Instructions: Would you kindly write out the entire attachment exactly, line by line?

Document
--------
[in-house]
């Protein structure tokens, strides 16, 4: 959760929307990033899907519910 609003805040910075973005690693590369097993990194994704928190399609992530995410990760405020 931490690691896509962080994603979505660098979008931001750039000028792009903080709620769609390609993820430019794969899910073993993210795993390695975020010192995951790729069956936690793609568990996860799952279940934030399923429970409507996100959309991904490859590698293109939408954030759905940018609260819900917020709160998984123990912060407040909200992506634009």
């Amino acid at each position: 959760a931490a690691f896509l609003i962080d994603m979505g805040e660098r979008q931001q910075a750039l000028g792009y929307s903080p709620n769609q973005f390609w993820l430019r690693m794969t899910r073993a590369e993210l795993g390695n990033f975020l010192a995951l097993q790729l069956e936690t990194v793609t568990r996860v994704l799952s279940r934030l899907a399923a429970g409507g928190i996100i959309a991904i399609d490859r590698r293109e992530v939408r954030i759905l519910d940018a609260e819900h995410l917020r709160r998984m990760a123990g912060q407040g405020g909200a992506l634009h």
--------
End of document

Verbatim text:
[in-house]
């Protein structure tokens, strides 16, 4: 959760929307990033899907519910 609003805040910075973005690693590369097993990194994704928190399609992530995410990760405020 931490690691896509962080994603979505660098979008931001750039000028792009903080709620769609390609993820430019794969899910073993993210795993390695975020010192995951790729069956936690793609568990996860799952279940934030399923429970409507996100959309991904490859590698293109939408954030759905940018609260819900917020709160998984123990912060407040909200992506634009």
């Amino acid at each position: 959760a931490a690691f896509l609003i962080d994603m979505g805040e660098r979008q931001q910075a750039l000028g792009y929307s903080p709620n769609q973005f390609w993820l430019r690693m794969t899910r073993a590369e993210l795993g390695n990033f975020l010192a995951l097993q790729l069956e936690t990194v793609t568990r996860v994704l799952s279940r934030l899907a399923a429970g409507g928190i996100i959309a991904i399609d490859r590698r293109e992530v939408r954030i759905l519910d940018a609260e819900h995410l917020r709160r998984m990760a123990g912060q407040g405020g909200a992506l634009h």